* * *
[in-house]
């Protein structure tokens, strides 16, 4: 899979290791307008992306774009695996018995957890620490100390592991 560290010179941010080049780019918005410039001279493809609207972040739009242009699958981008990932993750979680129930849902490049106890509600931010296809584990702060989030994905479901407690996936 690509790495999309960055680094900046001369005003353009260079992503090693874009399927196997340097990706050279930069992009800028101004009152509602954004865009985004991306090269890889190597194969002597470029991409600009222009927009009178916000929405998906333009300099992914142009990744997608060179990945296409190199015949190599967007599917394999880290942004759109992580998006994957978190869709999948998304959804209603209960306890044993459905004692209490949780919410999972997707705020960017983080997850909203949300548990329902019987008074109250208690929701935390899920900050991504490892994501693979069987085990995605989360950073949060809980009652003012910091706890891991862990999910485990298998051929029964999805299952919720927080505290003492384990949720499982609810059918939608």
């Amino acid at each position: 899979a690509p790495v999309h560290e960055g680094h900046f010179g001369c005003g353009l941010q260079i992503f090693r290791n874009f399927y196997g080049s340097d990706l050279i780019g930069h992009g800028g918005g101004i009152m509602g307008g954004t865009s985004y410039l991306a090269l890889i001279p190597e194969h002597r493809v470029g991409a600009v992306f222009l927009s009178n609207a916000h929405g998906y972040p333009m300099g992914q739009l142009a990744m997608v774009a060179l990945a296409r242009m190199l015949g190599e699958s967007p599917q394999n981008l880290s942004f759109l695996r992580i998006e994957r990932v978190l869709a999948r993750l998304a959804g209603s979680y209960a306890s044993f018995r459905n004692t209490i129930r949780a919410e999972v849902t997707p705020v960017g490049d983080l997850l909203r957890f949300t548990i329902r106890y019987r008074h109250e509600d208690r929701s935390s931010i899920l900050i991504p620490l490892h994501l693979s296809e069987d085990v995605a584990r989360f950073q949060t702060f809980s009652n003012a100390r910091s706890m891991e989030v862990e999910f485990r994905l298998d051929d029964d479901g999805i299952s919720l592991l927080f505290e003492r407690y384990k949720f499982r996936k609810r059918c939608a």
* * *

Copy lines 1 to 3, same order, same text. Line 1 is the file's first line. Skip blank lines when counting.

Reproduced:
[in-house]
């Protein structure tokens, strides 16, 4: 899979290791307008992306774009695996018995957890620490100390592991 560290010179941010080049780019918005410039001279493809609207972040739009242009699958981008990932993750979680129930849902490049106890509600931010296809584990702060989030994905479901407690996936 690509790495999309960055680094900046001369005003353009260079992503090693874009399927196997340097990706050279930069992009800028101004009152509602954004865009985004991306090269890889190597194969002597470029991409600009222009927009009178916000929405998906333009300099992914142009990744997608060179990945296409190199015949190599967007599917394999880290942004759109992580998006994957978190869709999948998304959804209603209960306890044993459905004692209490949780919410999972997707705020960017983080997850909203949300548990329902019987008074109250208690929701935390899920900050991504490892994501693979069987085990995605989360950073949060809980009652003012910091706890891991862990999910485990298998051929029964999805299952919720927080505290003492384990949720499982609810059918939608």
């Amino acid at each position: 899979a690509p790495v999309h560290e960055g680094h900046f010179g001369c005003g353009l941010q260079i992503f090693r290791n874009f399927y196997g080049s340097d990706l050279i780019g930069h992009g800028g918005g101004i009152m509602g307008g954004t865009s985004y410039l991306a090269l890889i001279p190597e194969h002597r493809v470029g991409a600009v992306f222009l927009s009178n609207a916000h929405g998906y972040p333009m300099g992914q739009l142009a990744m997608v774009a060179l990945a296409r242009m190199l015949g190599e699958s967007p599917q394999n981008l880290s942004f759109l695996r992580i998006e994957r990932v978190l869709a999948r993750l998304a959804g209603s979680y209960a306890s044993f018995r459905n004692t209490i129930r949780a919410e999972v849902t997707p705020v960017g490049d983080l997850l909203r957890f949300t548990i329902r106890y019987r008074h109250e509600d208690r929701s935390s931010i899920l900050i991504p620490l490892h994501l693979s296809e069987d085990v995605a584990r989360f950073q949060t702060f809980s009652n003012a100390r910091s706890m891991e989030v862990e999910f485990r994905l298998d051929d029964d479901g999805i299952s919720l592991l927080f505290e003492r407690y384990k949720f499982r996936k609810r059918c939608a």